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Circ Res. 2002 Jul 26;91(2):158-64.

Hyperplastic conotruncal endocardial cushions and transposition of great arteries in perlecan-null mice.

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Department of Biochemistry and Molecular Biology, University of Valencia, Valencia, Spain.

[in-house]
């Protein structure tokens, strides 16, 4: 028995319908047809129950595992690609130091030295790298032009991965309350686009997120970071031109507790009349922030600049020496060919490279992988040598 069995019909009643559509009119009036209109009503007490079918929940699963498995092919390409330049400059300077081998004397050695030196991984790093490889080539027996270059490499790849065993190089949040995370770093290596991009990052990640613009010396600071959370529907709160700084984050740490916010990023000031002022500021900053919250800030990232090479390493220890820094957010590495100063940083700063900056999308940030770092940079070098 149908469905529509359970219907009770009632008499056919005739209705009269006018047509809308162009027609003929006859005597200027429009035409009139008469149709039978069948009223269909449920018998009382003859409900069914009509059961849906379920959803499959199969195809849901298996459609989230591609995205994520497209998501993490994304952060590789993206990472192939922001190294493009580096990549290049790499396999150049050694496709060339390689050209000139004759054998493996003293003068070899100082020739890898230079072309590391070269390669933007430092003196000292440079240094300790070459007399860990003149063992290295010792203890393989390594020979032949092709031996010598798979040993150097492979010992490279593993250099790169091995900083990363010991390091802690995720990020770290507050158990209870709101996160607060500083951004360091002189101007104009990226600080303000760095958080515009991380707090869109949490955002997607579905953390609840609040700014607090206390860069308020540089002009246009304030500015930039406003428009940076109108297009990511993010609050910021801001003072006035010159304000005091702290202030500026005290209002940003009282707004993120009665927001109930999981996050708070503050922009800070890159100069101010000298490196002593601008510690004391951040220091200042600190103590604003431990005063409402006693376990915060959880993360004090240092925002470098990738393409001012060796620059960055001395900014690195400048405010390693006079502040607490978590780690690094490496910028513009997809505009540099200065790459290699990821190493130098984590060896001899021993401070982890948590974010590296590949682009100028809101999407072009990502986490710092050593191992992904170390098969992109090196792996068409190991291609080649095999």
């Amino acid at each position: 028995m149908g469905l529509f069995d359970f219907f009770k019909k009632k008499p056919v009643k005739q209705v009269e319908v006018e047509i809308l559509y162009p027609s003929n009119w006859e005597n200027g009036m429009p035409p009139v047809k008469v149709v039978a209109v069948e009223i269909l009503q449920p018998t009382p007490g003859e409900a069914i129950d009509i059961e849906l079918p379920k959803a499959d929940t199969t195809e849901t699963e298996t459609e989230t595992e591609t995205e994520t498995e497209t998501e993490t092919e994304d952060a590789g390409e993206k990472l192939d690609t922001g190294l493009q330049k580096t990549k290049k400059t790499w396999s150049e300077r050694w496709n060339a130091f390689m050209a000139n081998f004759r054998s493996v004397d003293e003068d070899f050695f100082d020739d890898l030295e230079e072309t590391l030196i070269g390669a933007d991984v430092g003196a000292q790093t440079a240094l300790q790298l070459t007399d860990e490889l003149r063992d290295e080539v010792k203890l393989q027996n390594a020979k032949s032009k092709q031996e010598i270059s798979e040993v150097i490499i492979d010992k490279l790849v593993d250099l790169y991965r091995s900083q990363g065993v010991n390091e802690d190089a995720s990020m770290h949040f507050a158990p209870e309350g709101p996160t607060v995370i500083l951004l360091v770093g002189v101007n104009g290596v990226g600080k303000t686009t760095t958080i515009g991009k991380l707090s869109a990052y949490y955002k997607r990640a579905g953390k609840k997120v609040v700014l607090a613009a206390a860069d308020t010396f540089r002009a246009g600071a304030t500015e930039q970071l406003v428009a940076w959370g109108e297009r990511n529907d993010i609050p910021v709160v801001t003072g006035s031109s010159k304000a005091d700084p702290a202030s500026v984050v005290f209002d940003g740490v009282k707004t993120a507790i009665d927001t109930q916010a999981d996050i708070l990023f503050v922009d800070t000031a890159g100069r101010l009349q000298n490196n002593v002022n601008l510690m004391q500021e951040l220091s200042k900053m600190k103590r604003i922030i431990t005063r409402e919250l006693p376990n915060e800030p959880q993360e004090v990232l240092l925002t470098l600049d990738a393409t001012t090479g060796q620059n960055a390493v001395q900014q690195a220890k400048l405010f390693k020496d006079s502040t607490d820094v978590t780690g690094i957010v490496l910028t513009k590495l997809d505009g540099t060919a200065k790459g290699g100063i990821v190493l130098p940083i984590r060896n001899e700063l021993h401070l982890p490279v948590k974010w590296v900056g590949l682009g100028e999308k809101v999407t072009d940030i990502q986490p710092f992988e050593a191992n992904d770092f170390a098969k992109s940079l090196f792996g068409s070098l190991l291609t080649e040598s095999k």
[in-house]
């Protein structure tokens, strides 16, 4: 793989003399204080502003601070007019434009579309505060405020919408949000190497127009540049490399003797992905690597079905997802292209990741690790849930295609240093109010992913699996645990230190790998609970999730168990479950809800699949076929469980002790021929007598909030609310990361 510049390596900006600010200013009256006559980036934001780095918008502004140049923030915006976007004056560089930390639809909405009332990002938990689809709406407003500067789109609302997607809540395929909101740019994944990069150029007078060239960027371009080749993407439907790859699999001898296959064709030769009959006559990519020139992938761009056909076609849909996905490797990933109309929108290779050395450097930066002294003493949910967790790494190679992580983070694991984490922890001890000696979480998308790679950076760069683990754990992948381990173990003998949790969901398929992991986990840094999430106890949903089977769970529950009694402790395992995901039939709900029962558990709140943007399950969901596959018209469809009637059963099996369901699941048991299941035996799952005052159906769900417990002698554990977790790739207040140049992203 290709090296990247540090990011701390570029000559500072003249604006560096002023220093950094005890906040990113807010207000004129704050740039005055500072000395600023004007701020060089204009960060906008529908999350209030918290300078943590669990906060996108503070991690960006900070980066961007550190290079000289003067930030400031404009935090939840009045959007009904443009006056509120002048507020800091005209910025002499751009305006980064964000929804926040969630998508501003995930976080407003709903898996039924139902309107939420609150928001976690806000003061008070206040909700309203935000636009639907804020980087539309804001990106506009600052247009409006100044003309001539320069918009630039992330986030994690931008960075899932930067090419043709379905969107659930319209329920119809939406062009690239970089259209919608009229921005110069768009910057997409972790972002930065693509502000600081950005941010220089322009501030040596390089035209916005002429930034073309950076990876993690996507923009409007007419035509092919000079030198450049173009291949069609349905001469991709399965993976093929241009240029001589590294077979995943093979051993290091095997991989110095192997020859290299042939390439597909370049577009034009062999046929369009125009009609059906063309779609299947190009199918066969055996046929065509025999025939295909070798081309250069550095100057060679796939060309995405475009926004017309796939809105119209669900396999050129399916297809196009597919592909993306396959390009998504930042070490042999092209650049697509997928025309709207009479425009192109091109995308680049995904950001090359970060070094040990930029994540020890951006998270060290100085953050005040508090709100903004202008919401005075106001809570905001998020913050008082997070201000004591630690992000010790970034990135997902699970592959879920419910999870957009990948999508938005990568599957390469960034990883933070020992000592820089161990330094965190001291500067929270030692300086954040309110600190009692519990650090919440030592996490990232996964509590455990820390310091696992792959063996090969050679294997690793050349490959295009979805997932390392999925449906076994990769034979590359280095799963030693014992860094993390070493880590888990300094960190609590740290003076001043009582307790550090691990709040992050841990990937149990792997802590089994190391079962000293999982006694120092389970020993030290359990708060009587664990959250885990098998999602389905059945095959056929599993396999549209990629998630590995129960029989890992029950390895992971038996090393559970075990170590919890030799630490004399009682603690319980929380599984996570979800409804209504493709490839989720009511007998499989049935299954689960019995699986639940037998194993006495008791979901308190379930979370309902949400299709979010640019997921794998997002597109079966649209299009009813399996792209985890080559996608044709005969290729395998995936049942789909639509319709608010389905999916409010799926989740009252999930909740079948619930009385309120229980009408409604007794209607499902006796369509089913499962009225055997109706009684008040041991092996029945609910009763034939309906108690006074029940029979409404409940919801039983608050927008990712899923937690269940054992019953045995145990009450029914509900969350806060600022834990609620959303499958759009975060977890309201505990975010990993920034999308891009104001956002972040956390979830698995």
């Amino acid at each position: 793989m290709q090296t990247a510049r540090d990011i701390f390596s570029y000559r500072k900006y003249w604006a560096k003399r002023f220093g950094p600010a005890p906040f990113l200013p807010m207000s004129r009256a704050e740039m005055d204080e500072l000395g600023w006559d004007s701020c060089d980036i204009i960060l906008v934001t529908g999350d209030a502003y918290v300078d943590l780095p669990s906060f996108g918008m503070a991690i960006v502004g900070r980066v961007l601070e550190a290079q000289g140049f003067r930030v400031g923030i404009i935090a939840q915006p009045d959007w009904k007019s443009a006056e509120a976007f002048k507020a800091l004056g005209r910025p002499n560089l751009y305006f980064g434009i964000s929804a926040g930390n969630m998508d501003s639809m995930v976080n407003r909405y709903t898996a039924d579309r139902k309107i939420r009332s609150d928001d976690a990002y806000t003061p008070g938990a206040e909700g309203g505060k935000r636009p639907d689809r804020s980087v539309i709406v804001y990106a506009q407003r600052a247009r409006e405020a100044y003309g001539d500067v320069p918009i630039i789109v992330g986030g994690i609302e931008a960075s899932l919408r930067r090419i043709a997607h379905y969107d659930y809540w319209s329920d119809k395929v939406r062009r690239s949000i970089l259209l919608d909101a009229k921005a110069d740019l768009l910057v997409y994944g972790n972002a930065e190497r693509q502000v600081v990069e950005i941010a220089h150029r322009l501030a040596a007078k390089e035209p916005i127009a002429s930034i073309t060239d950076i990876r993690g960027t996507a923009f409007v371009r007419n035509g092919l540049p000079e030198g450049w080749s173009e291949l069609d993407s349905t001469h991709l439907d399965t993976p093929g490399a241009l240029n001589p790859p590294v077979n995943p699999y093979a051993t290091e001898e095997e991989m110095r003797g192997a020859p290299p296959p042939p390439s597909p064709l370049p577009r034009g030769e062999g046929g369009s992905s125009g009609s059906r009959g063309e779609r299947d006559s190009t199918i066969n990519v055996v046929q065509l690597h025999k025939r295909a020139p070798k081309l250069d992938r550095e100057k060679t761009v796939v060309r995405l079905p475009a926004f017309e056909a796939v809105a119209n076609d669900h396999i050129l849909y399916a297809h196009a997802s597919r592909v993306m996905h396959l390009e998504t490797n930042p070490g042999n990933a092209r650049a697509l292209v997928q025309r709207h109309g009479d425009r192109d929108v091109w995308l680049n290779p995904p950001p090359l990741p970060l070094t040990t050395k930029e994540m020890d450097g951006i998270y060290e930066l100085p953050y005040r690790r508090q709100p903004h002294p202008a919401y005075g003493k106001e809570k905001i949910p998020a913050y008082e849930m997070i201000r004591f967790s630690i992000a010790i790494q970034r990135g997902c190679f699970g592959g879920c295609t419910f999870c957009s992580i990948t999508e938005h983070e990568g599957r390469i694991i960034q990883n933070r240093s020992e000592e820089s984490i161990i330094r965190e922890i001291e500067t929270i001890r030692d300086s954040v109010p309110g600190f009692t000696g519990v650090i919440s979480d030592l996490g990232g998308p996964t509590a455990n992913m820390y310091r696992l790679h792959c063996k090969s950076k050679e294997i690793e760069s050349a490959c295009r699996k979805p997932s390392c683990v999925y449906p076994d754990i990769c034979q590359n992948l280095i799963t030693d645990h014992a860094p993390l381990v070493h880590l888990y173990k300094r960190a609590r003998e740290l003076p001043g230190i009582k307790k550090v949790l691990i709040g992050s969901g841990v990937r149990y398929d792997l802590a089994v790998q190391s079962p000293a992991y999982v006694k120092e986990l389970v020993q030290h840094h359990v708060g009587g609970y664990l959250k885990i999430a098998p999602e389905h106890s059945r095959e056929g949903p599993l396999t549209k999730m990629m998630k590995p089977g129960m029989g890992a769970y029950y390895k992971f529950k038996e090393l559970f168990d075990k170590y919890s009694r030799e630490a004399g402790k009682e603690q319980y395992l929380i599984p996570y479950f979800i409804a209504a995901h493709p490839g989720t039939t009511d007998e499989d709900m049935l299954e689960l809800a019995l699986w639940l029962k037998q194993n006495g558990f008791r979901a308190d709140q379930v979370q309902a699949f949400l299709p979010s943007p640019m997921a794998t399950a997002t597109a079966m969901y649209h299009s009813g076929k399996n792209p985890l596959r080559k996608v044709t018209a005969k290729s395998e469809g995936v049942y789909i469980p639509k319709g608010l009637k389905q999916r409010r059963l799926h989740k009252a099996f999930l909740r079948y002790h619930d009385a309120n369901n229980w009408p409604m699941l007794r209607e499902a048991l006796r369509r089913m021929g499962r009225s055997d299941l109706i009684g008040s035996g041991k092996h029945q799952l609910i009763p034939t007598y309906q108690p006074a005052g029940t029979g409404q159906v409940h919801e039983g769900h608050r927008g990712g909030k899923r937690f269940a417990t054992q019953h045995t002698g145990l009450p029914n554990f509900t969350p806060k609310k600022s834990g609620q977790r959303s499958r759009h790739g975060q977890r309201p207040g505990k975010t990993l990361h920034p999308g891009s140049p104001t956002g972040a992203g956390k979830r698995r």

Perlecan is a heparan-sulfate proteoglycan abundantly expressed in pericellular matrices and basement membranes during development. Inactivation of the perlecan gene in mice is lethal at two developmental stages: around E10 and around birth. We report a high incidence of malformations of the cardiac outflow tract in perlecan-deficient embryos. Complete transposition of great arteries was diagnosed in 11 out of 15 late embryos studied (73%). Three of these 11 embryos also showed malformations of semilunar valves. Mesenchymal cells in the outflow tract were abnormally abundant in mutant embryos by E9.5, when the endocardial-mesenchymal transformation starts in wild-type embryos. At E10.5, mutant embryos lacked well-defined spiral endocardial ridges, and the excess of mesenchymal cells obstructed sometimes the outflow tract lumen. Most of this anomalous mesenchyme expressed the smooth muscle cell-specific alpha-actin isoform, a marker of the neural crest in the outflow tract of the mouse. In wild-type embryos, perlecan is present in the basal surface of myocardium and endocardium, as well as surrounding presumptive neural crest cells. We suggest that the excess of mesenchyme at the earlier stages of conotruncal development precludes the formation of the spiral ridges and the rotation of the septation complex in order to achieve a concordant ventriculoarterial connection. The observed mesenchymal overpopulation might be due to an uncontrolled migration of neural crest cells, which would arrive prematurely to the heart. Thus, perlecan is involved in the control of the outflow tract mesenchymal population size, underscoring the importance of the extracellular matrix in cardiac morphogenesis.

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